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Lens choice

Discussion in 'Olympus Chat' started by Spyder01, Nov 22, 2020.

  1. Spyder01

    Spyder01 Member

    I'm looking for recommendations for an everyday lens, telephoto and wide angle for my OM-D E-M5. I appreciate that you get what you pay for, just wondered what similar users choose and have been happy with?
    Many thanks
     
  2. Andrew Flannigan

    Andrew Flannigan Well-Known Member

    Do you want primes, short range zooms or a superzoom?
     
  3. Snorri

    Snorri Well-Known Member

    Adding to Andrews question, what kind of budget are we looking at?
     
  4. Spyder01

    Spyder01 Member

    Thanks Andrew & Snorri,
    I'm embarrassed to say that at this stage, I don't know the difference in those. I'm looking to learn technically so start at the bottom and work at it. I appreciate that good lenses don't come cheap but don't need the highest quality
     
  5. Snorri

    Snorri Well-Known Member

    Ok, so fixed vs zoom. Prime (fixed focal length) usually give better quality for price as they don’t need to compromise in the design. But on the other hand zoom lenses give you much wider range while cutting corners on f stops (the amount of light they take in) and image quality (usually seen on the extreme wide or long end). There are zooms that come close to then primes, but that usually pushes the price up.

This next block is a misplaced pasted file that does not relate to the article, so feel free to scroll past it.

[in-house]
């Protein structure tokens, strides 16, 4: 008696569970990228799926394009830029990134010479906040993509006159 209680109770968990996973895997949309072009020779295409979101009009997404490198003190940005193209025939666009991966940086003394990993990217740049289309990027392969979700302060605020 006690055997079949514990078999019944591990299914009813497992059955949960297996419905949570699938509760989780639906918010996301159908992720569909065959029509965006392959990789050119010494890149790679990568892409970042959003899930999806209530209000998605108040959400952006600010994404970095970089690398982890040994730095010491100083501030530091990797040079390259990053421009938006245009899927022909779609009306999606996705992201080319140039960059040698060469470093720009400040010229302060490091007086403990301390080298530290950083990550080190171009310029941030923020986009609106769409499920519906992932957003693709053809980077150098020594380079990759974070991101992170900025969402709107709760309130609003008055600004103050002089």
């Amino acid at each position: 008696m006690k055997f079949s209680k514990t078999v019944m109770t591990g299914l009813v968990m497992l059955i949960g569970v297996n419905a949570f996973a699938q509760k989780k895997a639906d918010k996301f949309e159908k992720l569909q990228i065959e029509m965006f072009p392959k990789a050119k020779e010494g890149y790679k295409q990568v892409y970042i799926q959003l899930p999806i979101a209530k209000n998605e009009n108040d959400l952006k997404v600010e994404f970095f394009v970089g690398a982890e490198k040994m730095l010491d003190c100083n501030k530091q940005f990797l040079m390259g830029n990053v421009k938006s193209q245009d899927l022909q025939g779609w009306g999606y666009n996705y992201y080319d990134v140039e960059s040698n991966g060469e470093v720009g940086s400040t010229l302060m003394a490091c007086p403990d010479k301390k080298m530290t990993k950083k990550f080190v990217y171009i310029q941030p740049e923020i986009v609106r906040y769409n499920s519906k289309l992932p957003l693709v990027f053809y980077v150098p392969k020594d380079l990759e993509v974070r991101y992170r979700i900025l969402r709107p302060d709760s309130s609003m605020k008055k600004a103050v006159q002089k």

But at the end of the day you are starting out, I would be tempted to tell you to go for the m.Zuiko 14-42mm II R and pair it with the 40-150mm R. These are relatively cheap manual zoom lenses (they are auto focus) but have good image quality, they cover the range most photos are taken in and would give you a good start.

    Then when(if) you run into the limits of these two lenses you can sell them and spend some serious cash on the glass you really want/need. The thing is about lenses, the good ones are very expensive so don’t rush it until you know what you will use.
     
  6. Snorri

    Snorri Well-Known Member

    And don’t be embarrassed, we all started at some point. I for one wish I had asked more questions.
    Would have been so much easier and far less expensive... ;)
     
  7. Spyder01

    Spyder01 Member

    That's great advice, thanks
     
  8. IvorETower

    IvorETower Little Buttercup

    Wide angle: Olympus 9-18 ; everyday and telephoto can be combined with the 14-150 II.
    If you shop second-hand, there are some good bargains to be found although the 9-18 is in fairly short supply used, and finding one at a reasonable price may take a bit of time.

    If you are after image quality for an everyday lens, try the 12-40 f/2.8... again it is pricey new, but there are a good number available second-hand.

    Personally I'd pay a bit more for second hand lenses and get them from decent dealers that offer a warranty with them
     
  9. Chester AP

    Chester AP Well-Known Member